On 5 September 2006, U.S. Ambassador Ralph Boyce met with Pansak Vinyaratn, described as “one of Thaksin’s closest advisors and political strategists.” This Wikileaks cable describes the meeting.
Pansak is reported as saying that:
Thaksin’s enemies — and specifically Privy Council President Prem Tinsulanonda — hoped for his ouster in September. Prem and his allies hoped to get rid not only of Thaksin, but also Thailand’s democratic system, Pansak asserted. The royalist oligarchy wanted to return to a prior era in which the Palace, not democratically elected politicians, would reign supreme.
See Pansak’s earlier comment on this here.
Pansak also claimed that Thaksin’s enemies:
“… want to assassinate him.” They envisioned that this act would force the King to intervene in politics and prompt a restructuring of the current system of governance.
Pansak further claimed that:
Prem had signaled his intentions and intimidated two cabinet members (Cabinet Secretary Borwornsak Uwanno and Deputy Prime Minister Wissanu Krea-ngam) into resigning in June. Pansak claimed that Prem had sent a clear signal by asking their view on whether constitutional provisions allowing the King to take on a political role might be invoked in the event of Thaksin’s death.
It seems that Pansak reckoned that the “machinations” out of the palace were odd in that “Thaksin had consistently shown respect for the royal court and had defended the King’s interests.”
Interestingly, the first example Pansak draws on is the publication of Paul Handley’s The King Never Smiles:
Thaksin had sought to protect the King’s reputation when an American author recently published a tell-all book about the royal family.
More importantly, Pansak adds,
Thaksin had taken steps to promote and protect the assets of the Crown Property Bureau (CPB). Thaksin had substantial assets of his own with Siam Commercial Bank (SCB), in which the CPB was a major stakeholder — and an SCB figure who was also a relative of the Queen (NFI) had even represented Thaksin in negotiating the highly controversial sale of Shin Corp to Singapore’s Temasek Holdings.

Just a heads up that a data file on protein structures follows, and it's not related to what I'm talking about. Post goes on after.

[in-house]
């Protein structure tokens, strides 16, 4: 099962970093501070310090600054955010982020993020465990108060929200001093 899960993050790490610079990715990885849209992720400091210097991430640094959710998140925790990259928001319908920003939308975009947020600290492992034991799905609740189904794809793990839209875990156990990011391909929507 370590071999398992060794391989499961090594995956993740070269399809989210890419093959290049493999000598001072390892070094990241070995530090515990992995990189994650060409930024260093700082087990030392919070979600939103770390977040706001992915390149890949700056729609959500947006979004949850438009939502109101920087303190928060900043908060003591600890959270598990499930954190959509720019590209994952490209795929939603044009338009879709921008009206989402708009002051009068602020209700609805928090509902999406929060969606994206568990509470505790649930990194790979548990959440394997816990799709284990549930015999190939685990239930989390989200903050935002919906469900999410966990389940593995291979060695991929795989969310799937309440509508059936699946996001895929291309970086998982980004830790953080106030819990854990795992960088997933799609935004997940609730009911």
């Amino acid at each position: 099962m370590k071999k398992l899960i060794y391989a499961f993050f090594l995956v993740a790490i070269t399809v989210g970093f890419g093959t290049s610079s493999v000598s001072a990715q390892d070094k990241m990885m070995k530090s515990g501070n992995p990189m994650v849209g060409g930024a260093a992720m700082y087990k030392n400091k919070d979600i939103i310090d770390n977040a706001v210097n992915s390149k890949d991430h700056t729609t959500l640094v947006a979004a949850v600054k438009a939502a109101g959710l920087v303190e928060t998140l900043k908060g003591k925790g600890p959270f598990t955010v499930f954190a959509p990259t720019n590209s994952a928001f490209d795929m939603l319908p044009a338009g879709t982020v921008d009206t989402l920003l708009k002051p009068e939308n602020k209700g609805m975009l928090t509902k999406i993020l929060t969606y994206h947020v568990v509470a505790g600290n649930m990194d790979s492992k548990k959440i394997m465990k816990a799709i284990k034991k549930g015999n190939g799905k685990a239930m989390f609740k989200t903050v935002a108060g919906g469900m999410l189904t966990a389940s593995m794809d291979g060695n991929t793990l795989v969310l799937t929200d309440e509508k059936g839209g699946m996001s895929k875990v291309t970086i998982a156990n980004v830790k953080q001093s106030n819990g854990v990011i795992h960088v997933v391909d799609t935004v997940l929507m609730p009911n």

Pansak reckoned that royalists “feared that Thaksin’s policies, which benefited and empowered the rural majority, would erode their own standing.” He added that they “were against democracy…”.
In a later reported comment, Pansak laments that:
Tragically, while the royalists and oligarchs were undermining Thaksin, the political landscape was bereft of credible alternative leaders. Given the King’s age, it was imperative for the Thai population to begin preparing psychologically for the King’s passing and for a transition to a system increasingly reliant on democratic structures rather than royal authority. The current crisis forestalled such preparation, however.
He reportedly added: “It’s all about Prem becoming Regent…”.
Turning to the military, Pansak gives an indication of why it was that Thaksin was prepared to travel overseas in September, despite all of the ongoing rumors of a pending coup. He is reported to have
acknowledged the military was split along political lines, and this lack of unity would prevent a move by Army Commander Sonthi Boonyaratglin against Thaksin.
How wrong he was! But this is also contextualized in Boyce’s comment that, despite “a defiant tone,” Pansak “seemed resigned to the eventual triumph of those whom he considers to represent Thailand’s old order.”